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This wide ribbon of land wanders down the coast from Santa Barbara to San Diego. The climate is influenced by the Pacific Ocean some of the time. Generally mild winters and summers favor a wide variety of plants, including subtropicals such as plumeria. The closer to the ocean you live, the cooler the summers are. In the San Gabriel Valley, warmer temperatures and alluvial soils (riverbed soils) create optimum conditions for plants of all sorts. Here, botanical gardens are strung like pearls along the base of the San Gabriel Mountains-Descanso Gardens in La Canada, the Huntington Botanical Gardens in San Marino, and the Arboretum

of Los Angeles County in Arcadia-as are commercial nurseries.

Zone 20: Cool winters in Southern California's areas of occasional ocean influence, The weather of these cold-air basins and hilltops is influenced by the ocean and inland air. Includes Burbank, Escondido, Glendale, Ojai, Ramona, Zone 21: Thermal belts in Southern California's areas of occasional ocean influence, Winter temperatures here sel­ dom drop much below 30°F/-1°C, making this prime citrus-growing country. Includes Azusa, Covina, Fillmore, La Canada, Lakeside, Pasadena, Thousand Oaks, Moorpark, Poway, Rancho Bernardo, Rancho Santa Fe, San Marcos, Santa Paula,

Zone 22: Cold-winter portions of Southern California's coastal climate, This area, which includes pockets to the east of the coast and deep coastal canyons, gets ocean influence 85 percent of the time; winter lows seldom drop below 28°F/-2°C. Subtropicals can grow here under protective tree canopies and overhangs, Lack of pronounced winter chill limits the use of deciduous plants such as flowering cherry and lilac. Includes Anaheim, Buena Park, Downey, Inglewood, Irvine, Lakewood, Los Angeles, Montebello, Norwalk, Orange, Santa Ana,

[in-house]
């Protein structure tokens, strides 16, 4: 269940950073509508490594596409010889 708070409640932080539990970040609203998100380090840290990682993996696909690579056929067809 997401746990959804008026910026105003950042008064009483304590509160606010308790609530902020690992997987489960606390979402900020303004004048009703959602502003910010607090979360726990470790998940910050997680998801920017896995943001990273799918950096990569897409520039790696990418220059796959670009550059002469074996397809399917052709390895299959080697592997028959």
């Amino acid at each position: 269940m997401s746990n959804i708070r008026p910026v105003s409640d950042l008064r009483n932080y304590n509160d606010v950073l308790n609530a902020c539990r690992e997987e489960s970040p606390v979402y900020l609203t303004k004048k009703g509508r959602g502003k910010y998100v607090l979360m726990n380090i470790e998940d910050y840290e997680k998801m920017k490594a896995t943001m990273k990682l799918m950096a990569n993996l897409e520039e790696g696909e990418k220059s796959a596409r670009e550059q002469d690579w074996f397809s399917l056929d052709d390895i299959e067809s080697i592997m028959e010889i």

Zone 23: Thermal belts of Southern California's coastal climate, The Pacific Ocean influences this region, just inland from the coast, most of the time, But cooling fogs don't reach here as often as they do beach communities, It's one of the best regions in North America to grow subtropicals such as avocados, gardenias, and proteas, But it lacks the summer heat and winter cold needed to grow most apples and peaches, Includes Beverly Hills, Camarillo, EI Cajon, Fallbrook, Hollywood, La Mesa, Mission Viejo, Pacific Palisades, San Juan Capistrano, Whittier; Vista,

Zone 24: Marine influence along the Southern California coast. This region stretches along the beaches to the bluffs; where beachside hills are low to nonexistent, it runs inland for several miles. Its climate is almost com­ pletely determined by the Pacific Ocean, Summers are cool, and the air is seldom dry. Especially in June, the sun rarely breaks through a layer of fog until early afternoon, Very tender plants such as fuchsias thrive here, Includes Del Mar; Laguna Beach, La Jolla, Long Beach, Malibu, Manhattan Beach, Oceanside, Oxnard, Palos Verdes, San Clemente, San Diego, Santa Barbara, Santa Monica,


Encompassing the center of Southern Califor­ nia from just south of the Tehachapis to the Mexican border, these interior climates are influenced mostly by the continental air mass, not the Pacific Ocean. Winters are generally colder than in the coastal climates to the south

and west, and summers are hotter.

Zone 18: Above and below the thermal belts in South­ ern California's interior valleys. There's enough winter chill here for plants that need it-tree peonies and many apple varieties-but it's not too cold for hardy subtropi­ cals such as cymbidiums, citrus, and some avocado vari­ eties. Includes Chino, Newhall, Ontario, Redlands, San Fernando, Van Nuys, Woodland Hills. Higher elevations, such as Julian, Lake Arrowhead, and Idyllwild, have a great deal in common with Zone 7, which lies to the north.